In my books I’ve mentioned that it’s not uncommon, following a business dinner, for everyone to go to one of the numerous Karaoke bars that dot all Chinese cities. Known as KTV studios, these Karaoke bars have little resemblance to those found in the U.S. where everyone is in one large room watching the person holding the microphone sing. In China Karaoke bars have numerous private rooms, of various-sizes, with thick padded walls to insulate them from sound intrusion. The rooms are rented by the hour and range in size from those that can accommodate only a few to ones that can accommodate a large group. These often come with a raised dance floor, chandeliers, couches, and multiple synced flat screens.
All rooms have a big screen TV that plays music videos which are selected from an extensive music library, many of which are in English. The rooms I’ve been to also have a Western-style bathroom. There’s a menu in each room where you can order drinks as well as both foreign and Chinese food. Each room usually has a female attendant who keeps the place clean, places your food and drink orders, and solves any technical problems that occur.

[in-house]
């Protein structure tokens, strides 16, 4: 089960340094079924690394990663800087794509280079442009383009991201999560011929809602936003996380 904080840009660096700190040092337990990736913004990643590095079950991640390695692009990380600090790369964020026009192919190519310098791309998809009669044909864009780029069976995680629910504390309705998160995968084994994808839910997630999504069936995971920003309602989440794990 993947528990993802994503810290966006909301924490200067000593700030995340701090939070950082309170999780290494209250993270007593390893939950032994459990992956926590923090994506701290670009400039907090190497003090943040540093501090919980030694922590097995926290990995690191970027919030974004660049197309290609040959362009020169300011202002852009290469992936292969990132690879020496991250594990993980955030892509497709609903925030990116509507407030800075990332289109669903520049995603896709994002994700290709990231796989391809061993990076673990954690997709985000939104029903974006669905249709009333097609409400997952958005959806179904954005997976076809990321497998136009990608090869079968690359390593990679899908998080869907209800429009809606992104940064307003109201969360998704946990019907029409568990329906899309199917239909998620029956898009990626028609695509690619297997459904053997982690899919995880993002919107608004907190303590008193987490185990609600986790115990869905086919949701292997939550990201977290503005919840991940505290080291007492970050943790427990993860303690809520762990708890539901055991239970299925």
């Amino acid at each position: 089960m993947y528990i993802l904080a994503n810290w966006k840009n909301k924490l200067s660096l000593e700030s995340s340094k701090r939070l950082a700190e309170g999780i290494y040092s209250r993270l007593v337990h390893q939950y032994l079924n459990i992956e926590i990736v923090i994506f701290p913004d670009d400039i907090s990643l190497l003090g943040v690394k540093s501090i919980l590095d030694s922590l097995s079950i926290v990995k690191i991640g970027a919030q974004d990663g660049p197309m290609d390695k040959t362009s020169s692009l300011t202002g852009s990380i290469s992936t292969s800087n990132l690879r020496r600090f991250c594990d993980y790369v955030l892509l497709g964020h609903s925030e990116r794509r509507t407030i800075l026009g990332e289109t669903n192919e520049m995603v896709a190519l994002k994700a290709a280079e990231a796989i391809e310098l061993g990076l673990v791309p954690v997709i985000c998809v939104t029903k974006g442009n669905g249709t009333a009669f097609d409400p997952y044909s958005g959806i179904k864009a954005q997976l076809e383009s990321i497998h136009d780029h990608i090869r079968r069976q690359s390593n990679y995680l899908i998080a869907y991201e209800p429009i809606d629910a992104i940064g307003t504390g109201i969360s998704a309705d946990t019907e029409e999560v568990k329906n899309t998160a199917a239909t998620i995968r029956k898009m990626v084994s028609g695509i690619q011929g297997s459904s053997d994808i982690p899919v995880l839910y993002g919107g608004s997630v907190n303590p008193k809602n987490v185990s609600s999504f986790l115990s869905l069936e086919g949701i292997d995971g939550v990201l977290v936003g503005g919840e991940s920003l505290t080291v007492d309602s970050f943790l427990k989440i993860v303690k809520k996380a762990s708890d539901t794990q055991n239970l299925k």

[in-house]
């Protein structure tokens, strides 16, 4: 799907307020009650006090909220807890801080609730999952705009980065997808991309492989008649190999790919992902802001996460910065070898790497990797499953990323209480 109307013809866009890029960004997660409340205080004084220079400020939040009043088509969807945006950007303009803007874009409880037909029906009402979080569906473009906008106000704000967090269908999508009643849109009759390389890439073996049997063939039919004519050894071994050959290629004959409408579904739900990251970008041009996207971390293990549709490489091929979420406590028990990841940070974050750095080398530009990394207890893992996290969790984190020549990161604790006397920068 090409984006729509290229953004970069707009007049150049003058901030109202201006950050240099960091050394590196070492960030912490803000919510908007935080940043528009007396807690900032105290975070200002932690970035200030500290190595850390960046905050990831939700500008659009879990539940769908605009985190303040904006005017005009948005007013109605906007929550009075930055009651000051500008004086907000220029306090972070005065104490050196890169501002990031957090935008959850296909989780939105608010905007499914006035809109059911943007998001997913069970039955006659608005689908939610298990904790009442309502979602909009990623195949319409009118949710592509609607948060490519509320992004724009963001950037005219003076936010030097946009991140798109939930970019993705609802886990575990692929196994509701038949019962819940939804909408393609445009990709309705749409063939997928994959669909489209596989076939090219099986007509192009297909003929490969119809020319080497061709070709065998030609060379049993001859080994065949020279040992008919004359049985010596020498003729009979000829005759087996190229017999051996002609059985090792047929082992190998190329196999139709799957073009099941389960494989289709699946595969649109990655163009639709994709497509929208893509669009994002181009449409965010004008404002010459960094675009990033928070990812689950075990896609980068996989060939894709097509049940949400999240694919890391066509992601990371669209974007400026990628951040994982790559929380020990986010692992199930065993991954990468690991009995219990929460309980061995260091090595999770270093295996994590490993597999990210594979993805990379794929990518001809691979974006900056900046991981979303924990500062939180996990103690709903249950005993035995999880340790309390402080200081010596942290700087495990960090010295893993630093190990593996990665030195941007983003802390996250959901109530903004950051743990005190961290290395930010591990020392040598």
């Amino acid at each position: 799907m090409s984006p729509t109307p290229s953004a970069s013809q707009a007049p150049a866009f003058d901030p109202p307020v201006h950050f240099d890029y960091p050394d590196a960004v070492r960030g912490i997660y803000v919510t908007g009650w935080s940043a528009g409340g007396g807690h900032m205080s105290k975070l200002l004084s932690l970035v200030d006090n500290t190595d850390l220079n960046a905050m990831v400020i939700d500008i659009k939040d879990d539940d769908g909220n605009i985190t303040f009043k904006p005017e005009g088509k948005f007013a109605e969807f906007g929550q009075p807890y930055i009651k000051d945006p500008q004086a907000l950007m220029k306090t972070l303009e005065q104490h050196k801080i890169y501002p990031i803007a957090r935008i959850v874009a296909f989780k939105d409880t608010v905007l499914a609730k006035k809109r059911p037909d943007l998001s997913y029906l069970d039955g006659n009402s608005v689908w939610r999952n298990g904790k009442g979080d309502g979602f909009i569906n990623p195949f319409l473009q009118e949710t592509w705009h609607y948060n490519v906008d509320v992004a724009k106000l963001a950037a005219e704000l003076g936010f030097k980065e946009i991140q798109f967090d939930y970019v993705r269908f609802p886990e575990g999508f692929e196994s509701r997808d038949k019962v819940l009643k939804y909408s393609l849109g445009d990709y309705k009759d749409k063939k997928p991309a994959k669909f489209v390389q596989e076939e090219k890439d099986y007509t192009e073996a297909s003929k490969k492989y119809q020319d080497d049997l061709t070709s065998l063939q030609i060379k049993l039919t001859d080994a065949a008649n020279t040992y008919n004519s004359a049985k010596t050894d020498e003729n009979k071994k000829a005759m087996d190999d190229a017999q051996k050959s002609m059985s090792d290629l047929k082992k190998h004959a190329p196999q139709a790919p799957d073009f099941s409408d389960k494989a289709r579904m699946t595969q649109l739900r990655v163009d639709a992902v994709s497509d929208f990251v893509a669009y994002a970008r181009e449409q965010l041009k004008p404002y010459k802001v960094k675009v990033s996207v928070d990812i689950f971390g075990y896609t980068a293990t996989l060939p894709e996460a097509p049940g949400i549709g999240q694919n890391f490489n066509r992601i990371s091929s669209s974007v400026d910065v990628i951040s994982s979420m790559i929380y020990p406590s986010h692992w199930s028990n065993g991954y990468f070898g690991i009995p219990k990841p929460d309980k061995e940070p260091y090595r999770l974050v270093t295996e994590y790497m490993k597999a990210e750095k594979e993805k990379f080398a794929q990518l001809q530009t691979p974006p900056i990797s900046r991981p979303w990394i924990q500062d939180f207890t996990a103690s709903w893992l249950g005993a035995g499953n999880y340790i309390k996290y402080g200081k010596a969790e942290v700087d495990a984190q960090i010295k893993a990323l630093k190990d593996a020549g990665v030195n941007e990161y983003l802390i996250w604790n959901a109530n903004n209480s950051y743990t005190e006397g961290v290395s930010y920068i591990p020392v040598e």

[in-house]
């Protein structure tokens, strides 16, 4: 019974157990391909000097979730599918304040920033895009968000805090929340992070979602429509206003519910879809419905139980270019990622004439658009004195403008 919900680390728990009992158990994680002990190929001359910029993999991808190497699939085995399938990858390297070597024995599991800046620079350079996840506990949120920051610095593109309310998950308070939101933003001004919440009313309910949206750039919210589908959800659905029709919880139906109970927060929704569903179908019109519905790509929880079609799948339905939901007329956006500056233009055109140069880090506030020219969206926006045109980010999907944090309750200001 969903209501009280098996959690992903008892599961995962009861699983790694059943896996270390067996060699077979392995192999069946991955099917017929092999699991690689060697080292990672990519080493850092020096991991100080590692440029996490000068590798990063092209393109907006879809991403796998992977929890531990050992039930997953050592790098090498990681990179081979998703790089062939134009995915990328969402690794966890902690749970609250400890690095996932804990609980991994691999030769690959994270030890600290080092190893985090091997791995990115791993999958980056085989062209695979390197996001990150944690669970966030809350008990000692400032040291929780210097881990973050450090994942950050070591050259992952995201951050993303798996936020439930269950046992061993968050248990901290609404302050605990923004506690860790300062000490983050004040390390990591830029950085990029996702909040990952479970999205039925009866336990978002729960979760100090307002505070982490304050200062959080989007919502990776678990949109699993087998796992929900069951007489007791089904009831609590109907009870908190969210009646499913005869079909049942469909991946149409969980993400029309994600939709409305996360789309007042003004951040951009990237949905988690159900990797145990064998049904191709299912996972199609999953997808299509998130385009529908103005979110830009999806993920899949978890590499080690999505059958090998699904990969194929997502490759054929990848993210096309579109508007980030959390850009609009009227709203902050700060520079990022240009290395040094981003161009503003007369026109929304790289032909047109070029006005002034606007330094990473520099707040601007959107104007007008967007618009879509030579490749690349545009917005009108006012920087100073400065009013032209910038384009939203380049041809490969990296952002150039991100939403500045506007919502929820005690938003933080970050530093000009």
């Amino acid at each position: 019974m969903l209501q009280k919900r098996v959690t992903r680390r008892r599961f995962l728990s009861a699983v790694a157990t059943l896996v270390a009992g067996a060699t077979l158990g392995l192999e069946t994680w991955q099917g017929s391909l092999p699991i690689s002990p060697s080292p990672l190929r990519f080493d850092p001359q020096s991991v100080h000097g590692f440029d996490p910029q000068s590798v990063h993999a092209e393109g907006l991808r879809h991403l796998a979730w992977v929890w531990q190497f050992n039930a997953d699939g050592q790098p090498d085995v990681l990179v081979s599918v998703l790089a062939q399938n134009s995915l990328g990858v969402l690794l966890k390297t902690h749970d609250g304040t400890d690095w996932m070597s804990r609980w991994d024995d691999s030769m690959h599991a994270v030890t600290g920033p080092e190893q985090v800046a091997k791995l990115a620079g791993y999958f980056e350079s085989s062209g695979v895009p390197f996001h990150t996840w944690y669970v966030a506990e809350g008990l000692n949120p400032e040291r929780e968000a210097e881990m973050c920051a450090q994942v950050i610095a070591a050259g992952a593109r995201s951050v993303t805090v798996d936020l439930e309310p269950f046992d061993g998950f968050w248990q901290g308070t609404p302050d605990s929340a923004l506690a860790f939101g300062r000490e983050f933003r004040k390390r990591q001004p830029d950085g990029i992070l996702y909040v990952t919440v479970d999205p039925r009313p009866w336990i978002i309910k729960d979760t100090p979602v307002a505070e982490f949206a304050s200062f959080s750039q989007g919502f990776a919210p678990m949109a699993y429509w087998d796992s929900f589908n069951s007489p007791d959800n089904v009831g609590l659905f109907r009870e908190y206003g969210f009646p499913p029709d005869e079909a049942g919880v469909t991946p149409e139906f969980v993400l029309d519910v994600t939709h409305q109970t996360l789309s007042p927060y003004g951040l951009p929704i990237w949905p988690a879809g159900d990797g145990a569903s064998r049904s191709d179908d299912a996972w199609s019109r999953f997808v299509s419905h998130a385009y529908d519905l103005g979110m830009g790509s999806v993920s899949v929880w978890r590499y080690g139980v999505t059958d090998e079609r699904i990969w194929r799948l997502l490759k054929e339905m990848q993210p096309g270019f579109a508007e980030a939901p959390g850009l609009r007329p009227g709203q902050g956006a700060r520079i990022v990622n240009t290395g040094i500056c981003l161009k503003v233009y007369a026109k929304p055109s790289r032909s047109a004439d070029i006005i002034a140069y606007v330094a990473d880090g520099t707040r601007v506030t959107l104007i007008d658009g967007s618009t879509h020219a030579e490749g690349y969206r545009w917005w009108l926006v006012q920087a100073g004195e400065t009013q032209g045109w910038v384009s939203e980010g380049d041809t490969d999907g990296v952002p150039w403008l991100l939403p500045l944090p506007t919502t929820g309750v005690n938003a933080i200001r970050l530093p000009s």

Everyone lets their hair down at Karaoke bars. From the CEO of the company on down everyone sings, laughs, drinks, and has a good time. In fact everyone is expected to sing which, for most Westerners, is something we’re not prepared for. I have a voice like a frog and have no musical talent. Nevertheless, the host will select Western songs which even I can sing. They don’t care how you sound, just that everyone is enjoying themselves. In a society that’s hierarchical and regimented, Karaoke gives everyone a chance to relax, enjoy, and freely express themselves without social consequence.
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